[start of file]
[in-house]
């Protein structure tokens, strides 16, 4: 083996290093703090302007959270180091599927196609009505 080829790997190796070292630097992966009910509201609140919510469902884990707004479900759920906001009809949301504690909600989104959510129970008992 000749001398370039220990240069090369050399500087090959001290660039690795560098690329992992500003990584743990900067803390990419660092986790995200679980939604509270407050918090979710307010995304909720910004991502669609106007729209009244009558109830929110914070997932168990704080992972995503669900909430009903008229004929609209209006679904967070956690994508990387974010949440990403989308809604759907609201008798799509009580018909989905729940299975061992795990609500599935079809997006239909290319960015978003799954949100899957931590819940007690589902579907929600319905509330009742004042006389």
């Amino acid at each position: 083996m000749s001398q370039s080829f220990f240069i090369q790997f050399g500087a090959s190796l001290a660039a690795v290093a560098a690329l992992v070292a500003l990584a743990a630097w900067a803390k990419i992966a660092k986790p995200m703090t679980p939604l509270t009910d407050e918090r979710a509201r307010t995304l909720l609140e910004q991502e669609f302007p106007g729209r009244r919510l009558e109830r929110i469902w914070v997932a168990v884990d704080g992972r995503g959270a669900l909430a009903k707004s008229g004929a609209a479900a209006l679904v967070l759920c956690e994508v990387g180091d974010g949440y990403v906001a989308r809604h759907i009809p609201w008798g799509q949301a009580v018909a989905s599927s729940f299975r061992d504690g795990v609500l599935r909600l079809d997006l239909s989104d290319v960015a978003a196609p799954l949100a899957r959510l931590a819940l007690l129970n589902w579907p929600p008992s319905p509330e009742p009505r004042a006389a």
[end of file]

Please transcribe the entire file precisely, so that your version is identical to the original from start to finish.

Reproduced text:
[in-house]
């Protein structure tokens, strides 16, 4: 083996290093703090302007959270180091599927196609009505 080829790997190796070292630097992966009910509201609140919510469902884990707004479900759920906001009809949301504690909600989104959510129970008992 000749001398370039220990240069090369050399500087090959001290660039690795560098690329992992500003990584743990900067803390990419660092986790995200679980939604509270407050918090979710307010995304909720910004991502669609106007729209009244009558109830929110914070997932168990704080992972995503669900909430009903008229004929609209209006679904967070956690994508990387974010949440990403989308809604759907609201008798799509009580018909989905729940299975061992795990609500599935079809997006239909290319960015978003799954949100899957931590819940007690589902579907929600319905509330009742004042006389």
């Amino acid at each position: 083996m000749s001398q370039s080829f220990f240069i090369q790997f050399g500087a090959s190796l001290a660039a690795v290093a560098a690329l992992v070292a500003l990584a743990a630097w900067a803390k990419i992966a660092k986790p995200m703090t679980p939604l509270t009910d407050e918090r979710a509201r307010t995304l909720l609140e910004q991502e669609f302007p106007g729209r009244r919510l009558e109830r929110i469902w914070v997932a168990v884990d704080g992972r995503g959270a669900l909430a009903k707004s008229g004929a609209a479900a209006l679904v967070l759920c956690e994508v990387g180091d974010g949440y990403v906001a989308r809604h759907i009809p609201w008798g799509q949301a009580v018909a989905s599927s729940f299975r061992d504690g795990v609500l599935r909600l079809d997006l239909s989104d290319v960015a978003a196609p799954l949100a899957r959510l931590a819940l007690l129970n589902w579907p929600p008992s319905p509330e009742p009505r004042a006389a």